Day Twenty: Elephants, Monkeys and the Taj Mahal
I’m sitting in the colorfully cozy lounge of our hostel in Agra, reveling in the magic that we just experienced at the Taj Mahal. It’s only 11:49a as we decided to see the Taj before sunrise, which I’ll share more about later. Wylie is passed out next to me, taking a short morning siesta, cuz why not. Most other travelers around us are horizontal and glued to some kind of smart phone, happy as a clam.
We have officially wrapped up our road trip through Rajasthan, marking our first official day without Sono. It’s been a pricier adventure with its many ups and downs, and we’re ready to move on to the experience of DIY transportation by bus and train. Our friend Gallia rode east with us to Agra, and today we sent her off with Sono back to Delhi as she’ll be making her way back to Israel.
In the last three days, I’ve been feeling the weight of being a tourist and a major desire to slow down the pace. Less is more, they say. Also, I don’t think I’ve ever been called “rich” as much as I have been here – it’s been a struggle to wear that badge and have many people engage from that place. The intention is to work through it all, and it’s been nice to catch a break and lay low out of the tourist traps.
The photos below speak for themselves but the highlights of the last few days are worth calling out…
Sun, October 23
…We’ve reached our quota for forts, and decided to splurge on spending time with some elephants instead. Sono drove us to Elephant Village, a cooperative of 125 elephants that each live with an Indian family. Students are given majorly steep discounts (as these coops are heavily subsidized by the government), so that was motivation for taking an elephant ride and feeding them sugar cane afterwards (I knew carrying my student ID would come handy on this trip). I’m still not sure if riding elephants is good or bad, but according to the “Elephant Father,” a certain amount of rides is good for their digestion.
Mon, October 24
…We left Jaipur and stopped at the Monkey Temple on the way to Agra. Sono hooked us up with the “Monkey Man” who has spent the last 30 years volunteering his time to care for the monkeys. I’ve never seen so many monkeys in my life! I can’t tell you how fascinated I am by their expressive curiosity and strong eye contact. We fed them peanuts in two ways – one by holding a closed fist which required them to open your fingers one by one to reveal the treats, and the other by feeding the nuts directly in their mouths. Several hours rolled by, and we just couldn’t get enough of them. At one point, one monkey got real comfortable jumping from one shoulder to the next – by the time he reached me, he took a straight up pee on my back! Apparently, it’s good luck, or so the Monkey Man says? If it had been any other animal, I think I may have freaked out, but what can I say – I’ve got a soft spot for monkeys, my long time and forever spirit animal J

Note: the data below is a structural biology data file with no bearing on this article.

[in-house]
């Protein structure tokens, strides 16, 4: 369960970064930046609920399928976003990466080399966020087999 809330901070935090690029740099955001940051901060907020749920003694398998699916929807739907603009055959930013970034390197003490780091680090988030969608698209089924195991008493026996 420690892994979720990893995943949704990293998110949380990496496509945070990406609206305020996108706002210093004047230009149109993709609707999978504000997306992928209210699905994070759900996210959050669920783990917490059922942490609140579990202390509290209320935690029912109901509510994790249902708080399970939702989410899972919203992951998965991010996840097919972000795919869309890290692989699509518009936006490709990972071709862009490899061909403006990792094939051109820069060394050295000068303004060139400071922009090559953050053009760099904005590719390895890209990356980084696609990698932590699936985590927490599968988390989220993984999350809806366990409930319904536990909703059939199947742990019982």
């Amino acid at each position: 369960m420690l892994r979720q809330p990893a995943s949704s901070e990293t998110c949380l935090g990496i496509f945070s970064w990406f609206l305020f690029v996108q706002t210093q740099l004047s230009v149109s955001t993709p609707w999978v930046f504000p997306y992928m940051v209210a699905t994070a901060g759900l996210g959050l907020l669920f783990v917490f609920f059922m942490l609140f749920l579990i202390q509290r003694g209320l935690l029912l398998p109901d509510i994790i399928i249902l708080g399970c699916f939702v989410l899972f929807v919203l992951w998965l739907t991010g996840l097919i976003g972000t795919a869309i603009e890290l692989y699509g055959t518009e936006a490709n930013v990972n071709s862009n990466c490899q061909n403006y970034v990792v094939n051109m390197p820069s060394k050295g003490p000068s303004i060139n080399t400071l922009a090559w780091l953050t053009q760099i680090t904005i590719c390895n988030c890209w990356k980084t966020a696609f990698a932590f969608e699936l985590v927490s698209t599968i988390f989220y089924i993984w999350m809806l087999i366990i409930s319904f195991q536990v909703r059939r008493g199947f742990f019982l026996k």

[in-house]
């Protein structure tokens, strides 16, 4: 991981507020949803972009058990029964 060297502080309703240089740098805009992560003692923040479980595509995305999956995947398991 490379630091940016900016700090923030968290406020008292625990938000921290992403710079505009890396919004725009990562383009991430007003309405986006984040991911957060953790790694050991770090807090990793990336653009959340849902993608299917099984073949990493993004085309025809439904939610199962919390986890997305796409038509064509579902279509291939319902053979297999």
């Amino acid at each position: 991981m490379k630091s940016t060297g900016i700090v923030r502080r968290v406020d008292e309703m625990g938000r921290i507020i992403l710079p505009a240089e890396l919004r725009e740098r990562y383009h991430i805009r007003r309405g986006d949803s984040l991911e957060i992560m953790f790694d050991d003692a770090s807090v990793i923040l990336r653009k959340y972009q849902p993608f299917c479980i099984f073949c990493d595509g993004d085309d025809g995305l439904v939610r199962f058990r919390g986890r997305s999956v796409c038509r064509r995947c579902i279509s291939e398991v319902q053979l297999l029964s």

I particularly enjoyed the moments when they’d fixate on my tiger’s eye necklace, climb up my leg and wrap their mouth around it thinking its some kind of delicious treat. They also spent some time exploring the textures of my Paladiums, and one monkey even nipped my leg, probably enamored by the mustard yellow color of my pants. Who knew monkeys had such good taste.
Tues, October 26 (today)
…We woke up at 5a to head over to the Taj Mahal for sunrise. It was dark, slightly chilly and surreal as we walked over, with faint Muslim chants droning from a distance. We were told the previous night that the best time to head over is at 6a when the ticket booth opens. We arrived much earlier to a long line. Remember I spoke briefly about all the bureaucracy and unnecessary steps of a tourist site? The Taj Mahal was next level – a line to buy tickets, a walk from the ticket booth to the site, another line to enter the gate, another ticket checkpoint, a security check, and finally one more entrance to get your ticket stamped (time for a serious UX redesign). Also, it’s worth mentioning that women and men stand on different lines to enter.As we walked inside the gate, the first glimpse of the Taj Mahal appeared through an archway as the sun filled the sky. The image was arresting – I’ve never seen anything like it before.
The Mughal Emperor Shah Jahan built this tomb for his favorite wife, Empress Mumtaz Mahal. While giving birth to their 14th child, she died, and right beforehand, shared her final wishes. One was that he wouldn’t have children with any of his other wives and secondly that he would erect a beautiful tomb in her honor. He honored both fully, and in 1647AD, completed the masterpiece. Seventeen years and 40 million rupees later, the Taj Mahal made its mark on the world.